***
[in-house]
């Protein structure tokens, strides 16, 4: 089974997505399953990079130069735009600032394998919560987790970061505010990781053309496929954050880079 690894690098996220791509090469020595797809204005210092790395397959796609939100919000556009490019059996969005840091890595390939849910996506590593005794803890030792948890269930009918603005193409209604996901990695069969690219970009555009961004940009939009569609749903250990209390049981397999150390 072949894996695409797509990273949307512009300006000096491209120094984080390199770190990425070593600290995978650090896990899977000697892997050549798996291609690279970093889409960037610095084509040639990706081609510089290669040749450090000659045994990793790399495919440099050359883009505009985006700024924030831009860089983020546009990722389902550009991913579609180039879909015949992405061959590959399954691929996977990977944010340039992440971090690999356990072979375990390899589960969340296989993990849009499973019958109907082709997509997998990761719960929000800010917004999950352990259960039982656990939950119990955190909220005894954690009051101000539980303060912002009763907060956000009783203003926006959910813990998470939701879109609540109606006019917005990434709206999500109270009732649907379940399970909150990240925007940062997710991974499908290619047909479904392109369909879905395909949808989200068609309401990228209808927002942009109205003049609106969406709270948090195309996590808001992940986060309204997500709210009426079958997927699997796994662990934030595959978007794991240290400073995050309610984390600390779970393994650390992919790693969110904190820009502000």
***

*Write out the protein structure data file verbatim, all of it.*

[in-house]
């Protein structure tokens, strides 16, 4: 089974997505399953990079130069735009600032394998919560987790970061505010990781053309496929954050880079 690894690098996220791509090469020595797809204005210092790395397959796609939100919000556009490019059996969005840091890595390939849910996506590593005794803890030792948890269930009918603005193409209604996901990695069969690219970009555009961004940009939009569609749903250990209390049981397999150390 072949894996695409797509990273949307512009300006000096491209120094984080390199770190990425070593600290995978650090896990899977000697892997050549798996291609690279970093889409960037610095084509040639990706081609510089290669040749450090000659045994990793790399495919440099050359883009505009985006700024924030831009860089983020546009990722389902550009991913579609180039879909015949992405061959590959399954691929996977990977944010340039992440971090690999356990072979375990390899589960969340296989993990849009499973019958109907082709997509997998990761719960929000800010917004999950352990259960039982656990939950119990955190909220005894954690009051101000539980303060912002009763907060956000009783203003926006959910813990998470939701879109609540109606006019917005990434709206999500109270009732649907379940399970909150990240925007940062997710991974499908290619047909479904392109369909879905395909949808989200068609309401990228209808927002942009109205003049609106969406709270948090195309996590808001992940986060309204997500709210009426079958997927699997796994662990934030595959978007794991240290400073995050309610984390600390779970393994650390992919790693969110904190820009502000």